Friday, May 9, 2008

Psalm 23:4 The Assurance of the Sheep in the Face of Death

There are few things in this life that we can be sure about. The weather changes very frequently and the stock market is up and down like a roller coaster it seems. However, we know that there is one event every person will face in their lifetimes-death. The fact that our physical bodies do not and cannot live forever is one of the constant truths of our existence. It affirms the fact that we are created beings and that our existence on this earth is finite due to the effects of sin. In spite of this, the Christian has no reason to fear death or mourn for the dead as unbelievers do. We can be encouraged as we read this Psalm and reflect on the fact that our God is our Shepherd.

First of all, as we look at verse 4, we should remember that David was writing this Psalm under God’s inspiration from his perspective as a shepherd himself. During the spring/summer months, the shepherd would take the sheep from the ranch through the valley and into the mountain where it was cooler. Obviously, there was some danger involved in this trek. The flock was no longer in the controlled environment of the ranch. The shepherd did not have access to every resource in the field that he would have if he were at his home.

With this in mind, David writes “Even though I walk through the valley of the shadow of death, I will fear no evil, for you are with me.” Observe, first of all, the pace that David describes here. He says “I walk” (Hebrew-halak). This is not a hurried pace. David does not describe being driven furiously or running in fear. He is walking. The other day, a colleague of mine told me he had talked to one of the supervisors at work and she had mentioned to him that she had ran 4 miles that morning. He said to me “If you ever see me running 4 miles, you can be sure that someone behind me is chasing me with a gun AND that they know how to use it”. Running is for someone who, for whatever reason, is in a hurry. David doesn’t describe being in a hurry even though the environment he is in presents danger. Likewise, a Christian doesn’t have to fear death regardless of the circumstances.

David also recognizes that this is simply a journey, a transition from one place to another. He is walking “through the valley”. Now, we know that you can’t have a valley without mountains. In the same way, we can’t have physical life without physical death. It is simply a natural transition. He is moving from one place to another. In like manner, we as Christians will move from one place (here on this sinful earth) to another place (in heaven forever with our Lord and Savior).

Next, notice his perspective on the dangers he faces in this valley. He describes it as being “the shadow of death”. Shadows simply result from the blockage of light. They are not the object but simply indicate the presence of that object. As the author of Hebrews said, the things in the temple and the ordinances performed there were only a shadow of the real things in heaven and the spiritual truths they represented. In much the same way, death for a Christian is not the same thing as death for the lost man. As Isaiah wrote in the 8th verse of the 25th chapter of his prophecy, death and it’s power have been swallowed up in the victory of Jesus Christ on Calvary’s cross. For a Christian, death is no real threat. It is only a shadow. The eternal sting of death is swallowed up in the overcoming work that Jesus finished. We don’t have to fear because we will never face the “real thing” but only the shadow.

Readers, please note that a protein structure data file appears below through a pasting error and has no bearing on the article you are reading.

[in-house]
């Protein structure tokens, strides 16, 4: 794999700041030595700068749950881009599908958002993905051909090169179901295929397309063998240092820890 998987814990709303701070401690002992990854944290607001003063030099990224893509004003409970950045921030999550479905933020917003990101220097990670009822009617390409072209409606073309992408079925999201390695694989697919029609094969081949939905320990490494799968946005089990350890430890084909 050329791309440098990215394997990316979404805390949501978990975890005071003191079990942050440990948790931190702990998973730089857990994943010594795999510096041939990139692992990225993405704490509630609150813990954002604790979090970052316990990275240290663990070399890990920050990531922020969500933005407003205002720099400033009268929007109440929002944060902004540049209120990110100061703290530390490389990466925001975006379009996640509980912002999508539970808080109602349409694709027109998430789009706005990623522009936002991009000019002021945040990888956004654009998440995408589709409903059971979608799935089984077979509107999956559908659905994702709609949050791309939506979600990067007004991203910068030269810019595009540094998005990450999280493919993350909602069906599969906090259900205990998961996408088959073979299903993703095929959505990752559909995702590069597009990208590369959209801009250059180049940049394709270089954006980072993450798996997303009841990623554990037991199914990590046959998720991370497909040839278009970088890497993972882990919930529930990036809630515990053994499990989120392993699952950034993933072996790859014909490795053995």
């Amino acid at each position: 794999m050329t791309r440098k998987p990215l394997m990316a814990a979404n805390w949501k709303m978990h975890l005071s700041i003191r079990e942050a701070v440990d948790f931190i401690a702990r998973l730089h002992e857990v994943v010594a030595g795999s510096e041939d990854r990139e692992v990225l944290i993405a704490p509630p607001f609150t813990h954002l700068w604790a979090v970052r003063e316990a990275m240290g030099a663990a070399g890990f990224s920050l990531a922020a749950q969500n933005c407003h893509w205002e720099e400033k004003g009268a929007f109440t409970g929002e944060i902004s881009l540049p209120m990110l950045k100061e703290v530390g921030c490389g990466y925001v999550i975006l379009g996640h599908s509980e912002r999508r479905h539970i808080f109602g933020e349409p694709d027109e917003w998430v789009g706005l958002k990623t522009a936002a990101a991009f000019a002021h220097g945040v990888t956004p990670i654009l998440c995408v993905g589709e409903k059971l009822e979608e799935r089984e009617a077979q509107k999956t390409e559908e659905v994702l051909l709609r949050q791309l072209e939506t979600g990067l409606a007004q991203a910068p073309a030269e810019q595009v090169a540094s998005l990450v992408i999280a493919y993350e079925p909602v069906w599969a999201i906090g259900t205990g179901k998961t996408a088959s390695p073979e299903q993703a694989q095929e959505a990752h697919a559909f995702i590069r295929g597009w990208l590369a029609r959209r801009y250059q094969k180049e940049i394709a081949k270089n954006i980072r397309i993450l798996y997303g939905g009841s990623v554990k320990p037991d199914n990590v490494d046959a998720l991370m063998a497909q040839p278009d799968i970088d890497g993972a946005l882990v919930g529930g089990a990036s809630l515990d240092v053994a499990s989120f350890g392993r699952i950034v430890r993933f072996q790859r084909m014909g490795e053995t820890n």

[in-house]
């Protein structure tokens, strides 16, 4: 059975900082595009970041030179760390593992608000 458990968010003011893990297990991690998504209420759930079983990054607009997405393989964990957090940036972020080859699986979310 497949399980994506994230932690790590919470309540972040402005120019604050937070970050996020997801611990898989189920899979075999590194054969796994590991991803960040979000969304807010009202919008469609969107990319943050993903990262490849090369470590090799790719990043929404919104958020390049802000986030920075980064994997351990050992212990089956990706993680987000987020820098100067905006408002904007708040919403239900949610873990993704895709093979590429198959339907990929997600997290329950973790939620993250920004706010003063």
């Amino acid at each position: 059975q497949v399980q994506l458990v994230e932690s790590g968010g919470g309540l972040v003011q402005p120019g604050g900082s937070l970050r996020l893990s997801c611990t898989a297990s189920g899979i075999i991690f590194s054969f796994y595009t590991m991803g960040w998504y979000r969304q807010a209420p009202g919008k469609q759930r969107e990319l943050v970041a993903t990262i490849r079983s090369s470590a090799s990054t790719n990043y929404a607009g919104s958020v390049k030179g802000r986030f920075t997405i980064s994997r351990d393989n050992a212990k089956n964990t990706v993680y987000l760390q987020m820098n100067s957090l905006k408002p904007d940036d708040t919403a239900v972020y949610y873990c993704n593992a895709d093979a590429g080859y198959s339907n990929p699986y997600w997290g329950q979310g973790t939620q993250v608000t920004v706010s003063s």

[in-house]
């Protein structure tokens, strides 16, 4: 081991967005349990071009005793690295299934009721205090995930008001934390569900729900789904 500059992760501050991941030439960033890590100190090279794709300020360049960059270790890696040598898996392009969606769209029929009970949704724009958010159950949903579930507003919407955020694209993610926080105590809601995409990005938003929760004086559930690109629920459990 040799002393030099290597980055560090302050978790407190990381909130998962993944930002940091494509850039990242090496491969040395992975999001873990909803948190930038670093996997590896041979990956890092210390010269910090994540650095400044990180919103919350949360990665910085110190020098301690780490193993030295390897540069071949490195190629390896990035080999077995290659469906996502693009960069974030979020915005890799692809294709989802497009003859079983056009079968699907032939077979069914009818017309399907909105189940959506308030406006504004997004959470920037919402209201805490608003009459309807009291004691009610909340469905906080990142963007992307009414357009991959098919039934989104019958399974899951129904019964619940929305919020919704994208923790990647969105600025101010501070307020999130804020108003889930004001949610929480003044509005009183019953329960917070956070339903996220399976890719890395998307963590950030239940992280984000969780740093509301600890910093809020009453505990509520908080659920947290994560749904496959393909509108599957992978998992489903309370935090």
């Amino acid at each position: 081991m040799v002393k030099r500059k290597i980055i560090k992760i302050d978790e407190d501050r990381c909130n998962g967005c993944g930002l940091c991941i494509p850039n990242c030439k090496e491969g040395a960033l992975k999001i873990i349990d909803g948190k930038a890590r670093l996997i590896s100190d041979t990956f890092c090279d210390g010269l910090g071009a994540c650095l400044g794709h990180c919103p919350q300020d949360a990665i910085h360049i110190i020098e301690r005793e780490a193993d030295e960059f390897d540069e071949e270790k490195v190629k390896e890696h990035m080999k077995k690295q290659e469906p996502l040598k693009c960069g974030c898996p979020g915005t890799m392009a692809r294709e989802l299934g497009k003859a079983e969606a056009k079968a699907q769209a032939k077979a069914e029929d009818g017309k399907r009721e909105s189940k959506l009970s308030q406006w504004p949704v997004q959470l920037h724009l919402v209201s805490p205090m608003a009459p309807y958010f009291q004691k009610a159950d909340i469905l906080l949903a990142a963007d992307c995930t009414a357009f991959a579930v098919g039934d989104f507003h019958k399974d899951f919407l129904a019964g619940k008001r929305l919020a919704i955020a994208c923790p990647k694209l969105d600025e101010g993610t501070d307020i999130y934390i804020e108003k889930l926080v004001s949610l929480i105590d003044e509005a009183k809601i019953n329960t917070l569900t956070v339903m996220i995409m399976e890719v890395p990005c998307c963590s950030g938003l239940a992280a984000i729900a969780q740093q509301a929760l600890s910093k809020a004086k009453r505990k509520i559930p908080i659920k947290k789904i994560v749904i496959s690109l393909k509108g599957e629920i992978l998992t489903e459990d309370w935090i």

Because of his perspective, David has peace. He says “I will fear no evil”. Because of the love of his wonderful, loving Shepherd, David is totally comfortable in this journey. He completely trusts God and knows without a doubt that anything that could happen will not cause him harm. This peace comes not because of blind faith or a warm, gooey feeling in his heart. He trusts God because of his relationship and because of the faithfulness that God has demonstrated. If God has been good to us before, and has kept His promises, it stands to reason that we can continue to rely on Him to be faithful and keep us safe just as He has promised.

In conclusion, David says he has this peace because “You are with me”. The presence of his Shepherd is a source of comfort for David as a sheep. The flock can relax in the valley just as they did on the ranch because of the loving, attentive care of their Shepherd. Likewise, when we or our loved ones face death, we can take comfort in the presence of God. We don’t have to fear because He will be with us.

Scripture taken from the New American Standard Bible Copyright 1960, 1962, 1968, 1971, 1972, 1973, 1975, 1977, 1995 by the Lockman Foundation. Used by permission.

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